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Kevin Cullen

Out there in la-la land

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Email|Print|Single Page| Text size + By Kevin Cullen
Globe Columnist / August 4, 2008

I love Frank McCourt.

Not the guy who wrote "Angela's Ashes." Though I love that Frank McCourt, too. I knew that Frank McCourt before he was famous, when he was performing what would become his book in bars with his brother Malachy. The great Pete Hamill introduced us at the Lion's Head in Greenwich Village a million years ago. Or was it John Hamill? Or Denis? I can't keep those zany Hamill brothers straight and that was a long night, a long time ago.

But I'm talking about Frank McCourt, the Boston property guy who left this backbiting backwater for the bright lights, big city of L.A.

Frank got tired of dealing with the petty and the provincial so he went Left Coast on us and, God bless him, he's kicking tail and taking names.

I haven't seen Tommy Menino for, like, two months, but the next time I see him I'm gonna insist he bestow upon Frank McCourt - the guy who lives in La-La Land, not the one who lives in Manhattan, with a very nice country house in Connecticut, thank you - the highest honor the city can bestow.

I think the official title is: Most Wicked Awesome Guy in Boston.

It's a City Council thing. Steve Murphy thought it up.

Although in Frank's case, they're gonna have to mess around with the plaque and somehow put "who yoosta live in Boston" on it.

Frank McCourt, the guy who lives in Los Angeles via Boston, not the guy from Brooklyn via Limerick, owns one of the great baseball franchises, and that would be the Dodgers, the ones in Los Angeles via Brooklyn, and he has become a downright savior to his old hometown for one reason and one reason alone: He takes our screwballs.

We gave the Dodgers Nomah. We gave them Derek "Hello, I'm Brian Daubach of the Boston Red Sox" Lowe, and, last but surely not least, we gave them Manny.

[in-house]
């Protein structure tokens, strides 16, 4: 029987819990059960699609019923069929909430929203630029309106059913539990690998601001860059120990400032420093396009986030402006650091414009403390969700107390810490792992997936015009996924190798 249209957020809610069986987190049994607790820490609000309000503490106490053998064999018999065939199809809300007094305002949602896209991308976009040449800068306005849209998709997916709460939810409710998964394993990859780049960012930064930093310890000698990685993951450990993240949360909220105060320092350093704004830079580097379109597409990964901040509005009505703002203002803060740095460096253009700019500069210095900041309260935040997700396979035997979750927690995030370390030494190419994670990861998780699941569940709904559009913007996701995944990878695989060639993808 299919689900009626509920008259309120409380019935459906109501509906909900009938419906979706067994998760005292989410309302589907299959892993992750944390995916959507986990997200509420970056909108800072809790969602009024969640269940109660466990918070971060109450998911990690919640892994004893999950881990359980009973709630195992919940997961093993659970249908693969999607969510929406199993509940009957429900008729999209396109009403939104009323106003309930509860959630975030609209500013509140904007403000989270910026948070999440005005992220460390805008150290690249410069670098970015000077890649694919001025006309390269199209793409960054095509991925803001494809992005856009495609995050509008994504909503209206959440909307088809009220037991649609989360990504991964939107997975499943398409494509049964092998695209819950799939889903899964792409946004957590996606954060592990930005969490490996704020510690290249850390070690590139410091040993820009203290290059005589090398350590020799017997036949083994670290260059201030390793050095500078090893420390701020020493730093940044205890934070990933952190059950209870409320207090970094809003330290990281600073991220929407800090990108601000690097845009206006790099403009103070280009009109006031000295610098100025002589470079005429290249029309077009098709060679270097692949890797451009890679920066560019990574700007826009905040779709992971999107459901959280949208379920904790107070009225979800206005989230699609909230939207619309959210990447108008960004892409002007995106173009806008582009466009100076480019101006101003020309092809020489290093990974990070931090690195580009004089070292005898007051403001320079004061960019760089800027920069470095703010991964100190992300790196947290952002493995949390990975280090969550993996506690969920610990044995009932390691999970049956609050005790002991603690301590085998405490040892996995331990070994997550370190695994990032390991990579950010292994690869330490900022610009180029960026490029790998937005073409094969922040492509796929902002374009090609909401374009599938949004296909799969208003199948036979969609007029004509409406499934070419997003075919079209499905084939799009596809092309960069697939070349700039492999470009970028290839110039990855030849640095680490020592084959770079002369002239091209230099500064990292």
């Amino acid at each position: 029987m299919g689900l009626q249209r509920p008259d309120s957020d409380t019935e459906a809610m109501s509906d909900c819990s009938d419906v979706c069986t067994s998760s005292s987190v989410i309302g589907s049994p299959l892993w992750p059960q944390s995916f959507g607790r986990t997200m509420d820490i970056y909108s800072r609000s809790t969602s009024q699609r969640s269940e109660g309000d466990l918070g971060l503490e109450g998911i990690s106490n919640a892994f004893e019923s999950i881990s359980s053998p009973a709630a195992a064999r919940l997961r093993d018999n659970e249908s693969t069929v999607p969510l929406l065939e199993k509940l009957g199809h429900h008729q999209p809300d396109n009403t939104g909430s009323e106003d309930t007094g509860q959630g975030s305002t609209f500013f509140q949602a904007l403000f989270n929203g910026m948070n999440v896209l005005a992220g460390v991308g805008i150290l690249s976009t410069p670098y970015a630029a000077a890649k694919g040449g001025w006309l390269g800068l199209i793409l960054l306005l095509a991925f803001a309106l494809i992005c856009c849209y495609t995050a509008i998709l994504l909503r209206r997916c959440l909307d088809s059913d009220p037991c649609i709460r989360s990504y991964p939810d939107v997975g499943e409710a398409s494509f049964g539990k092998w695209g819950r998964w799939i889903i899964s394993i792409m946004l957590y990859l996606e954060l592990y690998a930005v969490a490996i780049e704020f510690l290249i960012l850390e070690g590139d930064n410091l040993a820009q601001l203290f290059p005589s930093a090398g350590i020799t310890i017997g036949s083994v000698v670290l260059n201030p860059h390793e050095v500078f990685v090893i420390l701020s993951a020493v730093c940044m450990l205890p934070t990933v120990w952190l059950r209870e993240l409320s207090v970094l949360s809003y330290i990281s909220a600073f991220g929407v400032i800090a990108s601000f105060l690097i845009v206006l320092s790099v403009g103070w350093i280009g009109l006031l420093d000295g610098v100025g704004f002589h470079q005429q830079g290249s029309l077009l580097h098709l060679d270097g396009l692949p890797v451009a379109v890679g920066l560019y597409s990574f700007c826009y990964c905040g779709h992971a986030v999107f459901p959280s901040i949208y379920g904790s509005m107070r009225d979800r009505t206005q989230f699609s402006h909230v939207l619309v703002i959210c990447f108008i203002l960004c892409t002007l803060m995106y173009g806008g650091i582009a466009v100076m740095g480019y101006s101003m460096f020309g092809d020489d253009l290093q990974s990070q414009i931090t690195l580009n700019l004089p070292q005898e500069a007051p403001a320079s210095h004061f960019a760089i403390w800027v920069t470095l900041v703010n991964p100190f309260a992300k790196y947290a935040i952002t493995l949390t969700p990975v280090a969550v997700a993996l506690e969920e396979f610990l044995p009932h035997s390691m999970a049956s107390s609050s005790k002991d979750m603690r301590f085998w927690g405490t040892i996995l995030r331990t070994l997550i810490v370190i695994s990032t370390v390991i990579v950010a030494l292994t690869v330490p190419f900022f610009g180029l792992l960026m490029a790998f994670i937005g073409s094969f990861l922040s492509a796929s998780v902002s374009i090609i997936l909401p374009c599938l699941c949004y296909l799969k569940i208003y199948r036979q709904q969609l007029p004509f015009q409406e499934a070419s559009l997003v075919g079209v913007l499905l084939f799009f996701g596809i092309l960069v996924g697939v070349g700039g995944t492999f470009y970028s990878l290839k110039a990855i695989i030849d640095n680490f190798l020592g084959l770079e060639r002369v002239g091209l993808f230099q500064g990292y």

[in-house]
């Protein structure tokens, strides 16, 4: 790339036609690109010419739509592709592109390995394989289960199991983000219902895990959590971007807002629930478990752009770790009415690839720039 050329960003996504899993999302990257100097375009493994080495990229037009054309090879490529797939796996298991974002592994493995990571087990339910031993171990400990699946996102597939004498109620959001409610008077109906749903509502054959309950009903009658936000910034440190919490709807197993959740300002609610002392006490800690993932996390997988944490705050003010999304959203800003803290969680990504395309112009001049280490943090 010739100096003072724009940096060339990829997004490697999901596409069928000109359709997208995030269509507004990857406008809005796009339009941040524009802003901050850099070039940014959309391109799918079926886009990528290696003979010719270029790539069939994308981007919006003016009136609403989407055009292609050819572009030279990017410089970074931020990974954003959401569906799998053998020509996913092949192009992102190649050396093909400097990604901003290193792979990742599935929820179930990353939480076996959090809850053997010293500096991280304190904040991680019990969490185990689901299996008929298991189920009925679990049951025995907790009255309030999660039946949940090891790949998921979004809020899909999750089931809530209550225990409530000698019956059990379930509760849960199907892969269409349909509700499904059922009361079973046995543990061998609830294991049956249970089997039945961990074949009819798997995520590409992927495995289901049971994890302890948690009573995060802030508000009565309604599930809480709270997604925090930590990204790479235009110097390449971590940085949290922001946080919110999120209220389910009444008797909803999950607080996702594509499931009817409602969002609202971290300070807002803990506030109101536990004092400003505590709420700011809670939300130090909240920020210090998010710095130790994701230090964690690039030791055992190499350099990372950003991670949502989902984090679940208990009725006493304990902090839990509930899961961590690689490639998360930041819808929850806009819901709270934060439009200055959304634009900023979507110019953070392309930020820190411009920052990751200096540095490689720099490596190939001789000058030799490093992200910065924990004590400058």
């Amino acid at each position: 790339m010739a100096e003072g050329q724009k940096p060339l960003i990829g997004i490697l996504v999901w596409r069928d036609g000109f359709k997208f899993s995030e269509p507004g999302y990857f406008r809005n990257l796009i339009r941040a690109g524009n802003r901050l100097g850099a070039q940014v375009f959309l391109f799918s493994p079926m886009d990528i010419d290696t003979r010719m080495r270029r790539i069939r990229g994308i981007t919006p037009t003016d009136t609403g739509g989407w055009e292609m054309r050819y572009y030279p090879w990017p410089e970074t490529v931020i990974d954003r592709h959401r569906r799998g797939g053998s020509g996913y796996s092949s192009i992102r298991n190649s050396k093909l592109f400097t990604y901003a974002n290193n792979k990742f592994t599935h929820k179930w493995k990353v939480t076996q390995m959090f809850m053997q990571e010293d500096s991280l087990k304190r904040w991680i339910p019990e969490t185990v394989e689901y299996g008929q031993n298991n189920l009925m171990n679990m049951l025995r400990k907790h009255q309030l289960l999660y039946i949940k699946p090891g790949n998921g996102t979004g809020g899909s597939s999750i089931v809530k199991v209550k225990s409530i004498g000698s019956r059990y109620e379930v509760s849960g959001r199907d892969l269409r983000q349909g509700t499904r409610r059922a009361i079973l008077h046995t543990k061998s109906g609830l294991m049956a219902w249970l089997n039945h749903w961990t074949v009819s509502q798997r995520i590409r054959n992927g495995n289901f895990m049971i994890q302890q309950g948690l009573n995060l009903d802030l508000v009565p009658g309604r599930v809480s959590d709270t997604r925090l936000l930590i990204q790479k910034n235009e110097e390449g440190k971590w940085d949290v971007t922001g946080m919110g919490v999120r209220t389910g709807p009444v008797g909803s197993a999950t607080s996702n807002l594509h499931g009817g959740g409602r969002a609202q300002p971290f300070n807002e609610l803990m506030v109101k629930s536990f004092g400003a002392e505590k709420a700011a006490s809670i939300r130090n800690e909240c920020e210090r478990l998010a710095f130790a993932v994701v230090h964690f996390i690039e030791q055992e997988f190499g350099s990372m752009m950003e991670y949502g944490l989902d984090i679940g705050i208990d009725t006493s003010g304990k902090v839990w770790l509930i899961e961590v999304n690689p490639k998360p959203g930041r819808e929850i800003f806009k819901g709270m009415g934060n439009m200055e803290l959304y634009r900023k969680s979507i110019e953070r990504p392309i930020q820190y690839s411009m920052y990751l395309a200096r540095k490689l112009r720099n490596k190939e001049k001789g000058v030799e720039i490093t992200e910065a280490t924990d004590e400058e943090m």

In Boston, we wrinkled our noses when Nomar Garciaparra, whom we had loved for years, went south on us and wouldn't match Jeter in intensity. We didn't know what to do about Lowe acting goofy on the road. And, finally, what's up with Manny?

It's a very nice touch, and clearly the work of Dr. Charles Steinberg, the former Red Sox impresario who followed McCourt out to L.A., that the Dodgers gave Manny the number 99. It's not every ballplayer who gets his IQ on his jersey.

Don't cry for Nomah, Derek, or Manny. They have found their level.

In L.A., being a little wacky is, how shall I put this, an advantage. Because everybody in L.A. is, how shall I put this, a little nuts.

The only downside to all of this is that the Red Sox have in recent years jettisoned almost all of their characters.

Besides the aforementioned gang of three, Kevin Millar, the Cowboy, is up and gone, as is Johnny Damon, who captured with one word the essence of the 2004 team that broke The Curse: Idiots.

The Olde Towne Team now should be called the CPA's, because, as creations of Theo Epstein and his stat guys, they attack every at-bat with a penchant for numbers that excites people at the Wharton School.

So L.A. gets our characters, and we get, what? Guys who run out routine ground balls? Guys who dive into the stands for foul balls? Guys who don't beat up grandfathers?

I just missed Jack McCormick at the Eire Pub in Dorchester the other day.

You may remember Jack is the former cop and gentleman traveling secretary of the Red Sox who was thrown to the ground by Manny in a tiff over free tickets in Houston.

Everybody at the Eire said Jack looked like a million bucks, in good form.

Manny is gone and Jack is still here, because everybody finds their level and cream rises to the top and Jack McCormick is a good guy and Manny Ramírez is a guy who can hit a fastball.

Kevin Cullen is a Globe columnist. He can be reached at cullen@globe.com

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